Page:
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Mail Archives: djgpp/1997/03/01/08:22:41

Date: Sat, 1 Mar 1997 08:20:35 -0500
Message-Id: <199703011320.IAA23334@delorie.com>
From: DJ Delorie <dj AT delorie DOT com>
To: ao950 AT FreeNet DOT Carleton DOT CA
CC: djgpp AT delorie DOT com
In-reply-to: <5f8aob$93q@freenet-news.carleton.ca> (ao950@FreeNet.Carleton.CA)
Subject: Re: bounding circle vs. bounding boxes

> Get the centroid of all your points. Then get the distance to the furthest
> point. This gets you the center and radius.

Another step you could do afterwards to optimize the centroid (which
is just a mathematical average, where what you really want is a 2D
median).  The pseudo-code below can be used after the centroid
algorithm, or you can just start at the center of the bounding box.

loop {
  for step in ((-1,0), (1,0), (0,-1), (0,1))
  {
    new center = old center + step
    new radius = max radius (set of points, new center)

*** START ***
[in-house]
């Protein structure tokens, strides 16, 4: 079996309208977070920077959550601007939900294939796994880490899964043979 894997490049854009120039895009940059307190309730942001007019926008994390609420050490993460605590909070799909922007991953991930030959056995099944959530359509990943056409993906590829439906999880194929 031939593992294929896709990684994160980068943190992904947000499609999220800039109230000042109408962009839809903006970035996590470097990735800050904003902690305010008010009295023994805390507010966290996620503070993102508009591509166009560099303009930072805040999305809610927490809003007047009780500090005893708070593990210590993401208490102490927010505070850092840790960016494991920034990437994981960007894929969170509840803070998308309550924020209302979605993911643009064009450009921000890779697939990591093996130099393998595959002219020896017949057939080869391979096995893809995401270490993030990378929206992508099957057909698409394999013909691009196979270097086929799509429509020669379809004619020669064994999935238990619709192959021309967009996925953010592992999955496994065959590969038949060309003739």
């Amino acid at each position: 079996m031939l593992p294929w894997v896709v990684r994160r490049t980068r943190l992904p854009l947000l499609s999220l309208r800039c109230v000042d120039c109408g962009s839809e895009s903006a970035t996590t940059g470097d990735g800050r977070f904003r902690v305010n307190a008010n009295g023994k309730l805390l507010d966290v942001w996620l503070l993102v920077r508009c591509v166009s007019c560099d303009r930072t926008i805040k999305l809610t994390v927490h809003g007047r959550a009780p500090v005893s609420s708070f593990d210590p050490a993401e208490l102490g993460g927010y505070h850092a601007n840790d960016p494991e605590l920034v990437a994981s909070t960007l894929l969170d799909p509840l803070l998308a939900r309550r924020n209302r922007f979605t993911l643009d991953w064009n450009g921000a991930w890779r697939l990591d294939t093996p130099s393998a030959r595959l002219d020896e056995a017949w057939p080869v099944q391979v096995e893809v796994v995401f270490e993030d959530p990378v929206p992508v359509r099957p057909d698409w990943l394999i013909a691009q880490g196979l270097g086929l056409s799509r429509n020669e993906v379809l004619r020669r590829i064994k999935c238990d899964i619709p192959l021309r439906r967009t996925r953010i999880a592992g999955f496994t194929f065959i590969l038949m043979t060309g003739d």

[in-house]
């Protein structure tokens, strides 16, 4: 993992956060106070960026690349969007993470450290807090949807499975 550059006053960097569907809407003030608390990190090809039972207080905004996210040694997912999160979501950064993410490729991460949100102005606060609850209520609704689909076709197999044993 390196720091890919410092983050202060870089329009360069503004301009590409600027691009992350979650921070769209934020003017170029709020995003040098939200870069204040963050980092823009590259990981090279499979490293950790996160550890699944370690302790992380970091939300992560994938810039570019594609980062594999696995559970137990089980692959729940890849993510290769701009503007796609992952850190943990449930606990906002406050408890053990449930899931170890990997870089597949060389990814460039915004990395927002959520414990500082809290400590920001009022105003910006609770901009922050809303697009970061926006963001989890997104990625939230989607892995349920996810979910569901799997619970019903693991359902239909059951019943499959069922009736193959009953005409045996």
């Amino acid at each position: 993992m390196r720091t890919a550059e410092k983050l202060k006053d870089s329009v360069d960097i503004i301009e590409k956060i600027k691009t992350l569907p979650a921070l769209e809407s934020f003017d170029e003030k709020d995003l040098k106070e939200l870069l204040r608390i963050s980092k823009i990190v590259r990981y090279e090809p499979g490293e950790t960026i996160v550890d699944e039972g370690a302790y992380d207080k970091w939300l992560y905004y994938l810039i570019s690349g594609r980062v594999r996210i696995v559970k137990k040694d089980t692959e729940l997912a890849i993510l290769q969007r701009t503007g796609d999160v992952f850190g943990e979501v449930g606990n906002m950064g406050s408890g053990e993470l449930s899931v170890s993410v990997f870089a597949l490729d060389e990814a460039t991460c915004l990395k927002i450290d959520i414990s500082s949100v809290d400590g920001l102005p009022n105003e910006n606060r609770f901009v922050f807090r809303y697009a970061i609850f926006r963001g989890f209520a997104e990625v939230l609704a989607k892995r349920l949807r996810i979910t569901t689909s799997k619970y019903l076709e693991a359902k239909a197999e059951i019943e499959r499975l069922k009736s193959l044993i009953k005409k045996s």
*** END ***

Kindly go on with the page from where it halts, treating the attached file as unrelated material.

remember if smallest radius of the four
  }

  if (smallest new radius < old radius)
    set new centroid and radius
  else
    done
}

You could optimize the first part by only stepping towards the point
that corresponded to the max radius in the previous iteration, since
you know that moving away from it will only make it worse.

As for an example of when this optimization helps, consider a sprite
that is a large circle with a line extending out one side.  the bulk
of the circle keeps the average centroid near its own center, but the
line moves the max radius way out.  The closest-fitting circle has a
center halfway between the tip of the line and the other side of the
circle.

Of course, none if this should be done on the fly.  It's best to do
them at compile time if you can (compiled sprites) or once at program
startup.

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